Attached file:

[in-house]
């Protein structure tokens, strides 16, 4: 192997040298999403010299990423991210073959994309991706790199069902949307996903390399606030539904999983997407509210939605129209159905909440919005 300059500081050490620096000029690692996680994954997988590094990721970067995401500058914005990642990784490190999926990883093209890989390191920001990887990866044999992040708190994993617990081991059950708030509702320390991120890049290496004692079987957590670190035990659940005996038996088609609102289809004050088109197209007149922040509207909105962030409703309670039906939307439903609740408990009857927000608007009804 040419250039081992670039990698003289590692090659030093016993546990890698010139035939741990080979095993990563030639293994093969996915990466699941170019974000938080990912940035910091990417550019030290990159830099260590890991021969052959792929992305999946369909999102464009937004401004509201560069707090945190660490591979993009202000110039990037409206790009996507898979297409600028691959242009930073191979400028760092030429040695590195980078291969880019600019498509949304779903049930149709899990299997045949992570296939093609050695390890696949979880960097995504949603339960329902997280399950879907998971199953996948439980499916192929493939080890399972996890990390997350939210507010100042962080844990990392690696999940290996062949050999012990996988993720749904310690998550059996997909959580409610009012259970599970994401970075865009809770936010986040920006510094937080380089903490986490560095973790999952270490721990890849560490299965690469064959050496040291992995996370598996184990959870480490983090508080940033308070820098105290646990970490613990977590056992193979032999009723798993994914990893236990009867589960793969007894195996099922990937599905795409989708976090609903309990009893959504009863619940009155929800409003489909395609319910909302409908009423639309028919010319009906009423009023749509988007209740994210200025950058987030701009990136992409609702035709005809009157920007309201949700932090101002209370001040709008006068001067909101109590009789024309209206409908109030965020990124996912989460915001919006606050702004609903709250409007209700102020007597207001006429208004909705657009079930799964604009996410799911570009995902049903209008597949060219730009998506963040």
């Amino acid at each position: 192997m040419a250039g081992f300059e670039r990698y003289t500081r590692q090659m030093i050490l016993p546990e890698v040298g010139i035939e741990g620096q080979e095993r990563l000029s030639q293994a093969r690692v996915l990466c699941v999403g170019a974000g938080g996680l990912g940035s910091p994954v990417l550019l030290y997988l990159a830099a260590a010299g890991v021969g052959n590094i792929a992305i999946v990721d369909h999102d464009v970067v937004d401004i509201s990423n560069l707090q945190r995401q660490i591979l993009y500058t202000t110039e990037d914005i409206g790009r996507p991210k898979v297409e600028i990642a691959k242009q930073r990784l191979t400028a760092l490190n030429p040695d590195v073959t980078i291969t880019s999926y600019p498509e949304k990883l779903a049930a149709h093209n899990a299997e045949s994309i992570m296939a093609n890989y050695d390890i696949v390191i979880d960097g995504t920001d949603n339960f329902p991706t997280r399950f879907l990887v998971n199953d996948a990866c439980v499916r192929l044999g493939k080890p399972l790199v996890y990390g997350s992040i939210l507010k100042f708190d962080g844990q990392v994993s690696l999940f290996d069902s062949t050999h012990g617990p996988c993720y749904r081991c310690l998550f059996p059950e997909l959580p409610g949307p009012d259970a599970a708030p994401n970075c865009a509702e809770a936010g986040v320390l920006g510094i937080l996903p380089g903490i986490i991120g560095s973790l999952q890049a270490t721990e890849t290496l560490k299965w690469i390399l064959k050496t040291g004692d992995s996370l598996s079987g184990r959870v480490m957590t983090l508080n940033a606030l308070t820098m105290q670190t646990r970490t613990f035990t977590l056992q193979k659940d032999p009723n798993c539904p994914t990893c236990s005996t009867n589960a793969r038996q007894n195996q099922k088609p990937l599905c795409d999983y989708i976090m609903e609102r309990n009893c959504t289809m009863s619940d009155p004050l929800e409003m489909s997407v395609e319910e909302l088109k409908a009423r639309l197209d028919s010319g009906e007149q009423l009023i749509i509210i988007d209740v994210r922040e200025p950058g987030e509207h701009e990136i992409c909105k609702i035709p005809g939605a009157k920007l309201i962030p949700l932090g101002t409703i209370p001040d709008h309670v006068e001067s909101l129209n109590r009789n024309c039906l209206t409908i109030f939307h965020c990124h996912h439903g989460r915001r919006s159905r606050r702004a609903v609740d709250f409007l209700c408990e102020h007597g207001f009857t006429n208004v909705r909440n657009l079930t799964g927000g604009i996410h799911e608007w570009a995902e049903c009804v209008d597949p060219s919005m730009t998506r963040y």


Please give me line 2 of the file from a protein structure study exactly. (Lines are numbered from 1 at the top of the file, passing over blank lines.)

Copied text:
């Protein structure tokens, strides 16, 4: 192997040298999403010299990423991210073959994309991706790199069902949307996903390399606030539904999983997407509210939605129209159905909440919005 300059500081050490620096000029690692996680994954997988590094990721970067995401500058914005990642990784490190999926990883093209890989390191920001990887990866044999992040708190994993617990081991059950708030509702320390991120890049290496004692079987957590670190035990659940005996038996088609609102289809004050088109197209007149922040509207909105962030409703309670039906939307439903609740408990009857927000608007009804 040419250039081992670039990698003289590692090659030093016993546990890698010139035939741990080979095993990563030639293994093969996915990466699941170019974000938080990912940035910091990417550019030290990159830099260590890991021969052959792929992305999946369909999102464009937004401004509201560069707090945190660490591979993009202000110039990037409206790009996507898979297409600028691959242009930073191979400028760092030429040695590195980078291969880019600019498509949304779903049930149709899990299997045949992570296939093609050695390890696949979880960097995504949603339960329902997280399950879907998971199953996948439980499916192929493939080890399972996890990390997350939210507010100042962080844990990392690696999940290996062949050999012990996988993720749904310690998550059996997909959580409610009012259970599970994401970075865009809770936010986040920006510094937080380089903490986490560095973790999952270490721990890849560490299965690469064959050496040291992995996370598996184990959870480490983090508080940033308070820098105290646990970490613990977590056992193979032999009723798993994914990893236990009867589960793969007894195996099922990937599905795409989708976090609903309990009893959504009863619940009155929800409003489909395609319910909302409908009423639309028919010319009906009423009023749509988007209740994210200025950058987030701009990136992409609702035709005809009157920007309201949700932090101002209370001040709008006068001067909101109590009789024309209206409908109030965020990124996912989460915001919006606050702004609903709250409007209700102020007597207001006429208004909705657009079930799964604009996410799911570009995902049903209008597949060219730009998506963040």